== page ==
Diagnosis of RSTS: Identification of the Acetylation Profiles as Epigenetic Markers for Assessing Causality of CREBBP and EP300 Variants. (GENEPI)
|The safety and scientific validity of this study is the responsibility of the study sponsor and investigators. Listing a study does not mean it has been evaluated by the U.S. Federal Government. Know the risks and potential benefits of clinical studies and talk to your health care provider before participating. Read our disclaimer for details.|
|ClinicalTrials.gov Identifier: NCT04122742|
Recruitment Status : Recruiting
First Posted : October 10, 2019
Last Update Posted : December 8, 2022
Rubinstein-Taybi syndrome (RSTS) is a rare and severe congenital developmental disorder characterized by congenital anomalies and intellectual disability with a long term memory deficit. The main challenge is to improve the intellectual and memory efficiency of these patients. CREBBP and EP300 are the two genes known to cause RSTS. Both paralogs play a major role in chromatin remodeling and encode for transcriptional co-activators interacting with many proteins.
The aim of this pilot study is to characterize the histone acetylation profiles in order to identify specific acetylation markers during normal and pathological neuronal differentiation of cortical and pyramidal neurons in RSTS.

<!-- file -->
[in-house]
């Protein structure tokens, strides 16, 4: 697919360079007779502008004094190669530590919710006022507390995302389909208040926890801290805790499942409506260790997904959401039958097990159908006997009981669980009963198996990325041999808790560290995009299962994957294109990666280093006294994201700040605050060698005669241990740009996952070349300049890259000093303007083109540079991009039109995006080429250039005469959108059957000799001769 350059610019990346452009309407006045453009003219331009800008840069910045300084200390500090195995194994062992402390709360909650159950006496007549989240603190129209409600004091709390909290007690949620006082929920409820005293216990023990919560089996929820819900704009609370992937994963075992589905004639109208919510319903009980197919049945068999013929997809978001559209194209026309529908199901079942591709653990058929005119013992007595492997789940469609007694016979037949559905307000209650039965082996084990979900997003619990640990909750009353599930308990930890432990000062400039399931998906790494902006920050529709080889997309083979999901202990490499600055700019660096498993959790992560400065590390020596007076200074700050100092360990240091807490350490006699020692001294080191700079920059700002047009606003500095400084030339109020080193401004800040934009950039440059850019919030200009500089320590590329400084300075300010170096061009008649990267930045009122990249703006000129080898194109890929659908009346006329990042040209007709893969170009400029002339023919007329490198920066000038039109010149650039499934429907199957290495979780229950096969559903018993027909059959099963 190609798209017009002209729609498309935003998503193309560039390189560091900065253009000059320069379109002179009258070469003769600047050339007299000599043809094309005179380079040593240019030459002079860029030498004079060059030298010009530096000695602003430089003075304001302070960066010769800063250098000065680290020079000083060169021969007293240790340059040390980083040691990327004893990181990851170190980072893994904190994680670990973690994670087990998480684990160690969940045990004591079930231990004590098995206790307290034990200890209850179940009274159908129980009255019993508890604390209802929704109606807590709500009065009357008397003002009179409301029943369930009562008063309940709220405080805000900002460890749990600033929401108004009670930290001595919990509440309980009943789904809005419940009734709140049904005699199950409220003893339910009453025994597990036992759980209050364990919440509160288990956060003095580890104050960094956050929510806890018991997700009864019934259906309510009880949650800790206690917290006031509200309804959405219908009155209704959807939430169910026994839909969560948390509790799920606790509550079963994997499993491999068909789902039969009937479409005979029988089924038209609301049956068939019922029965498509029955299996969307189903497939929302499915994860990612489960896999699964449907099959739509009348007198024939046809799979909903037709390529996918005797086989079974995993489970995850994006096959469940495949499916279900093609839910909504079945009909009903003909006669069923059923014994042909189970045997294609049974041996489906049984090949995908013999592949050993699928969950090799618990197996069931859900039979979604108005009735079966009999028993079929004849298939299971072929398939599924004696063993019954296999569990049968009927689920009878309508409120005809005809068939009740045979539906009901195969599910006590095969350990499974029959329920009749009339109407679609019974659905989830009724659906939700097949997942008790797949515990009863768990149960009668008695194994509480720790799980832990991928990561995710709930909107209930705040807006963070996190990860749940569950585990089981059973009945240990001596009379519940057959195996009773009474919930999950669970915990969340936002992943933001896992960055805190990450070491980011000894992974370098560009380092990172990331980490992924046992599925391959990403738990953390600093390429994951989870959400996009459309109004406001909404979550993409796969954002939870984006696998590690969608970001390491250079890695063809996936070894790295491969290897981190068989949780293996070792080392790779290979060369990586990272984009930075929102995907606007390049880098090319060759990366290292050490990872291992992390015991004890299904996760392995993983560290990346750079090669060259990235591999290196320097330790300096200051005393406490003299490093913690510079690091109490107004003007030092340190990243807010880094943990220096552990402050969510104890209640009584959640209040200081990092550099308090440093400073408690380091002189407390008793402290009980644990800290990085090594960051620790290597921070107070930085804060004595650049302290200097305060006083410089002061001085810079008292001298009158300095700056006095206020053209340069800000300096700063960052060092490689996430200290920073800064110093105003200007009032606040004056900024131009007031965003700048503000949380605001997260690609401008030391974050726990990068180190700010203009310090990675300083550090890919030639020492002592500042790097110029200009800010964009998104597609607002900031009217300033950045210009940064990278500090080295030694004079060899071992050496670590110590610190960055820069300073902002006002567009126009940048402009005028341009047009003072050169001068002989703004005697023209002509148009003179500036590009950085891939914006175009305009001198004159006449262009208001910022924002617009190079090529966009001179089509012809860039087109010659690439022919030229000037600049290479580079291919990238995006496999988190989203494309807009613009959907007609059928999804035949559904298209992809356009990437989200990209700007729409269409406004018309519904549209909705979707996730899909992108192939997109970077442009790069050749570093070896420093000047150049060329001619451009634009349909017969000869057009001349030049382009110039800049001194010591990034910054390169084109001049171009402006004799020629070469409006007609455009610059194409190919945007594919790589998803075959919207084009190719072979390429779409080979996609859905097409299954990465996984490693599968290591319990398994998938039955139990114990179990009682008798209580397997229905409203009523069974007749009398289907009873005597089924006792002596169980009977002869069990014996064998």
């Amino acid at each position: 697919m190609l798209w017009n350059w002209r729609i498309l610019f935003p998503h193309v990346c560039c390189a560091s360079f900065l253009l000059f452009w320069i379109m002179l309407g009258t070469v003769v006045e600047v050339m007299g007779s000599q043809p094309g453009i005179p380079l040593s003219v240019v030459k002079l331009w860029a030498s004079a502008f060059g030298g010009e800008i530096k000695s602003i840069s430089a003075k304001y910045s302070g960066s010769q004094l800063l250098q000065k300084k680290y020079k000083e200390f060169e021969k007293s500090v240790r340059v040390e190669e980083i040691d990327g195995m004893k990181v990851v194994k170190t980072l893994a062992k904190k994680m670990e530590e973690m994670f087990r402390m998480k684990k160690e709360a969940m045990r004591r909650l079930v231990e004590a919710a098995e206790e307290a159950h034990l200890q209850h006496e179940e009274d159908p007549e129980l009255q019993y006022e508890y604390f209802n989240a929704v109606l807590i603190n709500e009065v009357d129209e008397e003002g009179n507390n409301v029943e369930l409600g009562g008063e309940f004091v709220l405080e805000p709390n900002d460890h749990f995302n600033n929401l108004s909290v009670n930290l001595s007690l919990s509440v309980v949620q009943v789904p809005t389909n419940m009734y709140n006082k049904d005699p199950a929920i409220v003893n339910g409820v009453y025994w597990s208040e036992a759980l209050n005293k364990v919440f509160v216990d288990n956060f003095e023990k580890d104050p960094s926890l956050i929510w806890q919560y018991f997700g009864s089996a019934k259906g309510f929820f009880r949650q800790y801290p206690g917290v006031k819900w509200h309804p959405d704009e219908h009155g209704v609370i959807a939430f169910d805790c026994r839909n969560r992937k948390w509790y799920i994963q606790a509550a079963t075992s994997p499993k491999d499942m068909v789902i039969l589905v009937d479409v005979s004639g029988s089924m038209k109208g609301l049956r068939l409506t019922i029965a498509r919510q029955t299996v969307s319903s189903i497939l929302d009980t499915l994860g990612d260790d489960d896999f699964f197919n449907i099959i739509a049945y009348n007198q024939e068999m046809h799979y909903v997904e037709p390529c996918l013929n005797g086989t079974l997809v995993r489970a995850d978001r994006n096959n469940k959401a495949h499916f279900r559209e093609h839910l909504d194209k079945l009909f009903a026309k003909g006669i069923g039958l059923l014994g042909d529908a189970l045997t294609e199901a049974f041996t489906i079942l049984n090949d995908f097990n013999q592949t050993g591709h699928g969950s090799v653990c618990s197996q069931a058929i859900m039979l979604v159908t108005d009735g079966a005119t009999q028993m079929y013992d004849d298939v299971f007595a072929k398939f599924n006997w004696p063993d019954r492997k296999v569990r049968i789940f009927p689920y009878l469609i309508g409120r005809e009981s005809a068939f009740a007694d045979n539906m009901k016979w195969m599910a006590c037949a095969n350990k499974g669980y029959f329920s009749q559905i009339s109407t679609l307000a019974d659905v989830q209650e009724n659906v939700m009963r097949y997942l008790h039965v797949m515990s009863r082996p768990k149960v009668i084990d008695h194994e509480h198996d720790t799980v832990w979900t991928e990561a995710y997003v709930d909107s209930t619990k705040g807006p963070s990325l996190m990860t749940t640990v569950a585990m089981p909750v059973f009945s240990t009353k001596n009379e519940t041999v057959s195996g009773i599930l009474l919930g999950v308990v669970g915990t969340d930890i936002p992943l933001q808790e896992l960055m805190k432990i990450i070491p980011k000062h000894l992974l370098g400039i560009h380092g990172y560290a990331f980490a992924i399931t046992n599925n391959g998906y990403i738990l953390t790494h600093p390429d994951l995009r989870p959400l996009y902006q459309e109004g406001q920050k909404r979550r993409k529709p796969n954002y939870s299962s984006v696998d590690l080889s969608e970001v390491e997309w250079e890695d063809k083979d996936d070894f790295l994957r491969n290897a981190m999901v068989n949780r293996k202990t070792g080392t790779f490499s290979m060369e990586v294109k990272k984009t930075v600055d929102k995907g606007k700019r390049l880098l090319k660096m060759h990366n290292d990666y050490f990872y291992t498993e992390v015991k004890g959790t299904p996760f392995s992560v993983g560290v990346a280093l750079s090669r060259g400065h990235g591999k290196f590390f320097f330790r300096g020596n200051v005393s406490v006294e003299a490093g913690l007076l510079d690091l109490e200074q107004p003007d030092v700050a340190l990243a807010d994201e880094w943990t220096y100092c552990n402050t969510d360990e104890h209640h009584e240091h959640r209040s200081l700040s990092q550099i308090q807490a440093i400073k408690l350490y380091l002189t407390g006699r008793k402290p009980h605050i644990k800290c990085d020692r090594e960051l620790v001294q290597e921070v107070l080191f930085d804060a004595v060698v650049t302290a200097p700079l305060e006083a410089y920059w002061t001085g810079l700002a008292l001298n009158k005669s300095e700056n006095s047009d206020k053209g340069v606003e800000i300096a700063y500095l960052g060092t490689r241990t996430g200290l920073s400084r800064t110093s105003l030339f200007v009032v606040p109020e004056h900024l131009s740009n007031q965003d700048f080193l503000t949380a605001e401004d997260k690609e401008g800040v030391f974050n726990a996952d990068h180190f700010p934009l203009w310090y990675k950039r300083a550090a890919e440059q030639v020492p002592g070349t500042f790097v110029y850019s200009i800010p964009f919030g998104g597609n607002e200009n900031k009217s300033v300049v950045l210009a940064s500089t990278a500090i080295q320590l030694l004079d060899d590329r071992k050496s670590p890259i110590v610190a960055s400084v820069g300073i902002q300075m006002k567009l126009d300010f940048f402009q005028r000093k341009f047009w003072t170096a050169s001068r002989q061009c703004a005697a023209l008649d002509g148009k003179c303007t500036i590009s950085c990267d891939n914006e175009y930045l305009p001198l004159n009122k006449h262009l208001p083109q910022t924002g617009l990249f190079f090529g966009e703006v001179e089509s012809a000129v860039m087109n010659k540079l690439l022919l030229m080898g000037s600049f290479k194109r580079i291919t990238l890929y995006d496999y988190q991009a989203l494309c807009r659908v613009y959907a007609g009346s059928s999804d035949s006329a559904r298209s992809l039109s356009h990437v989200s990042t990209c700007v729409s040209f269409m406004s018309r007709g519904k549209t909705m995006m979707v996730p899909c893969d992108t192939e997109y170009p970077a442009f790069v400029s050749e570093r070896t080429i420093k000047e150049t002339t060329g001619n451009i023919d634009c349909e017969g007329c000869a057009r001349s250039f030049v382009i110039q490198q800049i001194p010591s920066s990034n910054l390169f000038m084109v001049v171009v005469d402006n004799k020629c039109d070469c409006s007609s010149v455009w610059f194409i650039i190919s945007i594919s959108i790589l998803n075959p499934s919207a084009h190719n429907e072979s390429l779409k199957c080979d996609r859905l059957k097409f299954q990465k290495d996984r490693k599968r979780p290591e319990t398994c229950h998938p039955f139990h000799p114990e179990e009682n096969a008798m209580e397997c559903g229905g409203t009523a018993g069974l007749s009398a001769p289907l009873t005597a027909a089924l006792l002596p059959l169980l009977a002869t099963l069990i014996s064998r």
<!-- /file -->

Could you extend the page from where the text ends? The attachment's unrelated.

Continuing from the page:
|Condition or disease||Intervention/treatment|
|Rubinstein-Taybi Syndrome||Procedure: skin biopsy for the primary fibroblast culture and a 15 ml blood sample (3 unnamed samples of 5ml) in each of the 4 SRT patients included. Other: Generation of Induced Pluripotent Stem Cells (iPSC) from fibroblasts obtained by skin biopsy Other: Histone acetylation profiles of cells of SRT patients with CREBBP mutations Other: Functional involvement of identified epigenetic alterations Biological: Culture of lymphoblastoid line from blood sample|
CREBBP and EP300 are the two paralog genes associated with RSTS determinism and code for CBP and p300, respectively. These proteins are transcriptional coactivators that possess a catalytic lysine acetyl transferase (KAT) domain involved in the acetylation of lysine residues of histones but also other proteins. CBP and p300 promote transcription by creating a chromatin environment that is favorable for gene expression and by linking different transcription factors to each other. They thus orchestrate the regulation of the transcription machinery, from the basal promoter to the enhancers of the target genes.